Former appellate Judge Thomas Griffith, a Bush appointee, was a member of the Code of Conduct Committee of the U.S. Judicial Conference that tried to ban judges from belonging to the Federalist Society. Judge Griffith was going along for that ride until we reported the news and hundreds of federal judges objected.
And Slate attacked Griffith for being too conservative.
And what about Thomas Griffith, a former judge on the U.S. Court of Appeals for the District of Columbia Circuit? Griffith stepped down in 2020 so Donald Trump could replace him with a partisan hack.
Neither claim is accurate or fair. But truth does't matter. The members of this Commission must be destroyed. And make no mistake. People on the left, who are used to adulation by their students and the press, will soon be in for a rude awakening. Insufficient wokeness will provide a license for social media attacks. Moderation is not a virtue for partisans who demand more Justices. People like my friend Adam White are used to such nonsense. But many of the professors on this list lack any meaningful social media presence. I wish them luck. They are in for a rude awakening.
Fourth, there are many names absent from this list that I expected. Now, I mention these names with some hesitation. It is possible these people were offered the role, but they declined for a host of reasons. Maybe these people preferred to be on the outside, which would allow them to work the media. Who knows?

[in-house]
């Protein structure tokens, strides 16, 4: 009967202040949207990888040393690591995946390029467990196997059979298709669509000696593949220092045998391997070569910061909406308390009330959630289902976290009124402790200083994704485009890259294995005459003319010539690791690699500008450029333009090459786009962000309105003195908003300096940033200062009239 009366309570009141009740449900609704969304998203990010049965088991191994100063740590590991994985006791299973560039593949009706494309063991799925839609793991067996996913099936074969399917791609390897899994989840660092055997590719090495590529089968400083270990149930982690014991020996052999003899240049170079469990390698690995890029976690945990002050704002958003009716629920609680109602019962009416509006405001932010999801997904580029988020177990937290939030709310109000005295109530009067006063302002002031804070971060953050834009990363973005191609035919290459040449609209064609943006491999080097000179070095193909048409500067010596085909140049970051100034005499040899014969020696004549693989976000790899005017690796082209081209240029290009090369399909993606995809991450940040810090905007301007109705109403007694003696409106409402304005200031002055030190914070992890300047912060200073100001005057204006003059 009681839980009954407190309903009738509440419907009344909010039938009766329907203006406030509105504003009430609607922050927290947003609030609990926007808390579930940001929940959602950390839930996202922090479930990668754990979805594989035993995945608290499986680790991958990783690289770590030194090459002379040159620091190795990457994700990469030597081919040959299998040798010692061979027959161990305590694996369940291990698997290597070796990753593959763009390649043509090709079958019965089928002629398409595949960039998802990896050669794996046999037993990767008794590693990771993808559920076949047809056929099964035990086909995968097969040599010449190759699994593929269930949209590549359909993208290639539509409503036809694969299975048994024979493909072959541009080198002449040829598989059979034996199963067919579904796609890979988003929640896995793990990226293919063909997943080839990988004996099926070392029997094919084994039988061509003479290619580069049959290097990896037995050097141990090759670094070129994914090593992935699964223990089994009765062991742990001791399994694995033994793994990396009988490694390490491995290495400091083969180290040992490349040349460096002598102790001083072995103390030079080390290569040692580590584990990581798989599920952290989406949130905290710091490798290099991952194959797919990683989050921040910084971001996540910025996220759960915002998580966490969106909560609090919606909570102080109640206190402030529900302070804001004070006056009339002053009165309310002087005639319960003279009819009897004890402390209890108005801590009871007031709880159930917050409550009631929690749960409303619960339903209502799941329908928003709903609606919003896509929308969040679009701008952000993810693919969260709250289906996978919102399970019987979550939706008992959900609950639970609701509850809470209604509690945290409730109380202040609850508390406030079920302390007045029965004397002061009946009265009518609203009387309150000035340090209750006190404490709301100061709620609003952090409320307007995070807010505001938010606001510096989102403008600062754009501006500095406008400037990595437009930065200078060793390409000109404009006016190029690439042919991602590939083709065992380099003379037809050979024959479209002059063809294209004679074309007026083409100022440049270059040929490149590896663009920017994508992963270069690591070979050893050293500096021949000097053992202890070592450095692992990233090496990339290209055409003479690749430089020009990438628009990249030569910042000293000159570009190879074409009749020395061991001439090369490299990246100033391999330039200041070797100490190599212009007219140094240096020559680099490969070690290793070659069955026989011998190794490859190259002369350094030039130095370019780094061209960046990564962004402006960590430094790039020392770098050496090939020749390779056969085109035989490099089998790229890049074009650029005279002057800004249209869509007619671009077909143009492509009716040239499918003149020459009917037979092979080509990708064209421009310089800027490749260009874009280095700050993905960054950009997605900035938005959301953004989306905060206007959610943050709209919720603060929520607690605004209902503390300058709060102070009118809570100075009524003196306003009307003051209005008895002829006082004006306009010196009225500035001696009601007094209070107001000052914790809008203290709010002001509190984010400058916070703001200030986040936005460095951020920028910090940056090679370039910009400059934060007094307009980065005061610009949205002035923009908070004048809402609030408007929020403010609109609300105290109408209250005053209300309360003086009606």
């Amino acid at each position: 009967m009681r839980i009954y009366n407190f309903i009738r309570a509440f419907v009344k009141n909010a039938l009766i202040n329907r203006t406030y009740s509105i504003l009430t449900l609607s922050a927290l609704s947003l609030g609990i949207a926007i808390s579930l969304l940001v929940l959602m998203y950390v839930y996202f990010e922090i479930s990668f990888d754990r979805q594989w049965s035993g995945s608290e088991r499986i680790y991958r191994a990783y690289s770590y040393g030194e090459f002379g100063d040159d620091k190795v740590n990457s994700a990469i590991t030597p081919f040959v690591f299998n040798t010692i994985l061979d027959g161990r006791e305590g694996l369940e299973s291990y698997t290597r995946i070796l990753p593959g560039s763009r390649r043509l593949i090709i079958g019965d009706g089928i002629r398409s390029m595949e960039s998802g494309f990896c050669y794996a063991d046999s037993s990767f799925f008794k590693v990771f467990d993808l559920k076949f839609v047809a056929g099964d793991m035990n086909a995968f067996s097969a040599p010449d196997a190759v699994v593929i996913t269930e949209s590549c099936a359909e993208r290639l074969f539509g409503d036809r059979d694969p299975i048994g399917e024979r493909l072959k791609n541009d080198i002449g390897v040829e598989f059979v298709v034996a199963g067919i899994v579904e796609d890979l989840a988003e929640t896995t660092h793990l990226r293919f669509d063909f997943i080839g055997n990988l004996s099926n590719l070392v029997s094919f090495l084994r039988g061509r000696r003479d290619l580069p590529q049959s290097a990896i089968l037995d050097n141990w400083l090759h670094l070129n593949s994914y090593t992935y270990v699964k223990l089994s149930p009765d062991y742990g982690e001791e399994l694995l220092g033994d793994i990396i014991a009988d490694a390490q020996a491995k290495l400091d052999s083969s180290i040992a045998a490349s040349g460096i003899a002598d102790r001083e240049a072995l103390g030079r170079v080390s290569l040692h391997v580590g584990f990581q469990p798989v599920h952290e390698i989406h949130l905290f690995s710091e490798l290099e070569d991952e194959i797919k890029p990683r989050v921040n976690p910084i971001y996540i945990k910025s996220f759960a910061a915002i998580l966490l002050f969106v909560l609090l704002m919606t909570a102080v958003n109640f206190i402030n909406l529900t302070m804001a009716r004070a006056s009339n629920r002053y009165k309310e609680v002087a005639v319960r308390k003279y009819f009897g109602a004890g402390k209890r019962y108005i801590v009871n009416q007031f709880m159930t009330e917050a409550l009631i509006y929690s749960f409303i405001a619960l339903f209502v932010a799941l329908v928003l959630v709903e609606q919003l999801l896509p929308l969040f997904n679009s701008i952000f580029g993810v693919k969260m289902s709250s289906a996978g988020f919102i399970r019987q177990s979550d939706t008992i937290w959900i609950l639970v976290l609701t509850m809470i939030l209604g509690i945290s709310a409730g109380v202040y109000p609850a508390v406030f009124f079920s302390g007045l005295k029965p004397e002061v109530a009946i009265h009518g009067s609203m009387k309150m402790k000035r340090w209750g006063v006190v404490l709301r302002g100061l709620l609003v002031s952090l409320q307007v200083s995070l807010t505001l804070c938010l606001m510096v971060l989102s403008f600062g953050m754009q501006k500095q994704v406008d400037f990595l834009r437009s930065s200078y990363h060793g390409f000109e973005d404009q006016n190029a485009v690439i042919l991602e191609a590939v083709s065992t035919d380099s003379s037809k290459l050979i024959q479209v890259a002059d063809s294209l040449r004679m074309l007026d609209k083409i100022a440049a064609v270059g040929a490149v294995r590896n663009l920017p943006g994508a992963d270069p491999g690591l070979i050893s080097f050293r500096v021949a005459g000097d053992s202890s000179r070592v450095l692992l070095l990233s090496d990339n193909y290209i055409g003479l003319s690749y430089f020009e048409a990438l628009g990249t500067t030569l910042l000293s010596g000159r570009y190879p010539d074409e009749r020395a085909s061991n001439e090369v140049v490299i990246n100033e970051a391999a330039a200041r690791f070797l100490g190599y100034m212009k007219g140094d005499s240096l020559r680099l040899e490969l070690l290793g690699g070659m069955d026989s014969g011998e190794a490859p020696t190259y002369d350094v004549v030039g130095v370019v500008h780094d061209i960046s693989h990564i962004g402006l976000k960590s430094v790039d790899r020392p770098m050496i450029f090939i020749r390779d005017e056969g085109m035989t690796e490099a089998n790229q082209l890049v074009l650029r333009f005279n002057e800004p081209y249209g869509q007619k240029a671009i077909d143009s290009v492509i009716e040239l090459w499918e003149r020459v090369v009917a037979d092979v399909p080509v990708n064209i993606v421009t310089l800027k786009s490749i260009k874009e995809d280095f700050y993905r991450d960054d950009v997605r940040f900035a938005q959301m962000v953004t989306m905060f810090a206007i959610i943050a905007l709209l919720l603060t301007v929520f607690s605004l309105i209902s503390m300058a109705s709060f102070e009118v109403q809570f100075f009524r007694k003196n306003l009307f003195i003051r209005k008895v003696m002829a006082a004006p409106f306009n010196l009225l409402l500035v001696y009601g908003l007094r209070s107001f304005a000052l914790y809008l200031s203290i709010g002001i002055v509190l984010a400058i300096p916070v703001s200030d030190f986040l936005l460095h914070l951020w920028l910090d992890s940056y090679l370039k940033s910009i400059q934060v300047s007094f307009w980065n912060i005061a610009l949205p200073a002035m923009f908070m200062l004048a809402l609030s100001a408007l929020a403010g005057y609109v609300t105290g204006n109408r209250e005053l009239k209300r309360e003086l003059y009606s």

I expected Dan Epps and Ganesh Sitaraman to be on this committee. They wrote the leading article on options for Court reform. Maybe they will be witnesses, who can provide their unvarnished opinions in ways they could not as members. But they will not be in the room where it happens.
None of the members of the Take Back the Courts Advisory Board are on the list. Not Mark Tushnet. Not Michael Klarman. Not Samuel Moyn, who wrote a memo to Congress about using budget reconciliation to add lower court seats. (Slate lamented his omission). Again, perhaps all of these members resisted an invitation because the commission was doomed to fail. But they lack any seat at the table.
Also, none of the leading law professors of Twitter are on the list. Not Leah Litman. Not Josh Chafetz. Not Steve Vladeck. (Slate lamented his omission). And so on. They are the most vocal avatars about "Court Reform." And they were all left off the panel. Indeed, these people are probably best prepared to handle the social media onslaught we will see. Perhaps the Biden Administration did some sort of social media screen, and avoided anyone with controversial tweets. But then we have Laurence Tribe.
What are we left with? A group of mostly-reasonable people who will write a reasonable report that will make no one happy. I agree with Slate:
Looking at the membership and goals of this commission, it seems obvious that Biden does not really want to pursue court reform. Rather, he appears eager to scrape the issue off his plate by tossing it to (and I say this lovingly) a bunch of eggheads who have spent their careers marinating in the fantasy that the Supreme Court is apolitical
Perhaps the one up-shot of this experiment is that all 36 members will be able to write articles about their experience. Who knows? Yale Law School can host a two-day symposium with all of the members, and publish a collected book volume in a few years. At that point, there will still be nine Justices.